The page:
We chose to carry all our gear on this leg and it was a pleasant walk to Punga Cove, seen long before reaching it around 2 hours after leaving Madsens Camp. Nearby Punga Cove Resort, Camp Bay Campsite offers a shelter as well as tent sites. It felt rather luxurious sitting at the resort’s jetty bar, built over the water, sipping an alcoholic beverage and listening to a guitarist when on a multi-day hike.
Leaving the coast behind, an hour’s relentless climb gave views of farmland, pine forest and a peek of glittering, blue sea. It’s onwards and upwards to Totaranui Viewpoint where Deep Bay and Endeavour Inlet lay far below, bordered by bush-covered, rolling land. Picturesque Kenepuru Sound came into view on the northern side of the peninsula as we walked the ridge. A viewpoint, Eatwells Lookout, can be reached via a half-hour return, uphill walk off the main track.
We arrived at DOC’s Bay of Many Coves Campsite, where a shelter perches on a ridge overlooking the cove, 6 ½ hours after starting out, around 15km walked. Tents were erected in bush beyond the shelter where it was quite protected, except from inquisitive weka who made off with whatever they could find.
On the cold, shadowed ridge I watched the sun go down behind rolling, sunlit hills that resembled choppy, green sea on the opposite side of Queen Charlotte Sound.
Bay of Many Coves Campsite to Cowshed Bay Campsite
The steep, rocky incline from the campsite had cyclists pushing their bikes as we carried all our gear – there’s no option for a water-taxi shuttle on top of a ridge. A short distance along, a 1.5 hour trail led down to the Bay of Many Coves and its resort. The main track eventually undulated through shaded bush with the occasional rocky bank covered in moss, and gave views of coastline and a deep-blue sea while later, Kenepuru Sound to the right was aquamarine.
Emerging onto tar-seal, we found a roadside memorial to World War II soldiers. Opposite, a track took us down to finish our five-hour walk at DOC’s Cowshed Bay campsite. With flushing toilets and a cold shower, it’s upmarket!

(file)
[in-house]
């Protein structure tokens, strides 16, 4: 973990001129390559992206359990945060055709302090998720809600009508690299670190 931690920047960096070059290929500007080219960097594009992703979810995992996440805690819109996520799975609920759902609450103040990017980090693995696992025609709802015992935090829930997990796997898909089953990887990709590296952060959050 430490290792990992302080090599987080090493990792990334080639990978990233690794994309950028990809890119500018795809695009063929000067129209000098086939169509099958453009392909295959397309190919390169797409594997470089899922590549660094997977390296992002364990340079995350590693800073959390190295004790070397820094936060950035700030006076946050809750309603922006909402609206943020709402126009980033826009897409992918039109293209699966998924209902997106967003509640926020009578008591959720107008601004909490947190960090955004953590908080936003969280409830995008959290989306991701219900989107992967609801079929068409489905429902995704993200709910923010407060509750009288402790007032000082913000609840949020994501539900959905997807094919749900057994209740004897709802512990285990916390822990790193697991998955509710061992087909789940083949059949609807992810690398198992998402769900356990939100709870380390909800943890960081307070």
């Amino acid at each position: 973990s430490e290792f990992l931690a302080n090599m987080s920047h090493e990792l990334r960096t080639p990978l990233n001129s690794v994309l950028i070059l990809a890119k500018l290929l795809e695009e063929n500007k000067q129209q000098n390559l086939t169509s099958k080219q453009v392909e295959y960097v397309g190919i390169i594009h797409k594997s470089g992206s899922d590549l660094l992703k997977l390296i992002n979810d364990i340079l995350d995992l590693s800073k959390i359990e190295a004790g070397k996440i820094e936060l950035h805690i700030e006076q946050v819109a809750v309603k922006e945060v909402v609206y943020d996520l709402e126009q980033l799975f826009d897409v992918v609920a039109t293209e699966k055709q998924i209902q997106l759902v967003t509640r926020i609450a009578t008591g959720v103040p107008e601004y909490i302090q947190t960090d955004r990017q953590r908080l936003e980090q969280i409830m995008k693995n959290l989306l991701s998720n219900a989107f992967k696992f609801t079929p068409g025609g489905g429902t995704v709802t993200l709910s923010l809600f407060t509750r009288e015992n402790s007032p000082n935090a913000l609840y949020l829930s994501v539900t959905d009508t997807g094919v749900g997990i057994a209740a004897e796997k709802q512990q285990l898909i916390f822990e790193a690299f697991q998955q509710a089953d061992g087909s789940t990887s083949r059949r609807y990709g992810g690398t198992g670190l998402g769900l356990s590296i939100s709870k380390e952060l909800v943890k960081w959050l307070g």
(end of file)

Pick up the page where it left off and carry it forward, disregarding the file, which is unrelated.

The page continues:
The Portage, a waterfront resort, is 500m away along a tar-sealed road. We treated ourselves and dined at its restaurant, a lovely change from dehydrated food.
Cowshed Bay Campsite to Davies Clearing Campsite
Given the steepness encountered to start day four’s walk, I was glad we had our packs transported from The Portage to Mistletoe Bay Eco Village. The trail became more undulating, and again we had magnificent views; swirling, forested coastline and sea shades that reminded me of tropical islands.
Mistletoe Bay Eco Village, nestled on the shores of a narrow bay, was reached after three hours walking, a distance of 7.5km. There are kayaks for hire, the jetty to fish off, a store stocking basic supplies and a large flat camping area along with units, and a kitchen. Our packs arrived around 2pm, and rethinking our plans to stay due to our 11.30am pick-up from Anakiwa for the airport the next day, we continued on for another 2 ¾ hours to DOC’s camp at Davies Clearing.
The trail was easy walking, with Maori and settlement history to read on information boards at Grove Arm Lookout where clusters of buildings could be seen on the opposite coastline. Davies Clearing, a large flat site with a shelter surrounded by bush, is about 100m back from the coastline. The beach there is swimmable at high tide.
It was a 50-minute walk out the next morning to Anakiwa, at the head of Queen Charlotte Sound. Despite a wet day, the views were still enchanting; the sea a milky, greenish-grey dotted with yachts moored in the motionless bay. At the end of five days walking I was still entranced by the beauty of Marlborough Sounds.
Don’t forget to use Campermate’s maps to filter and find campsites and road trip essentials while exploring Marlborough Sounds.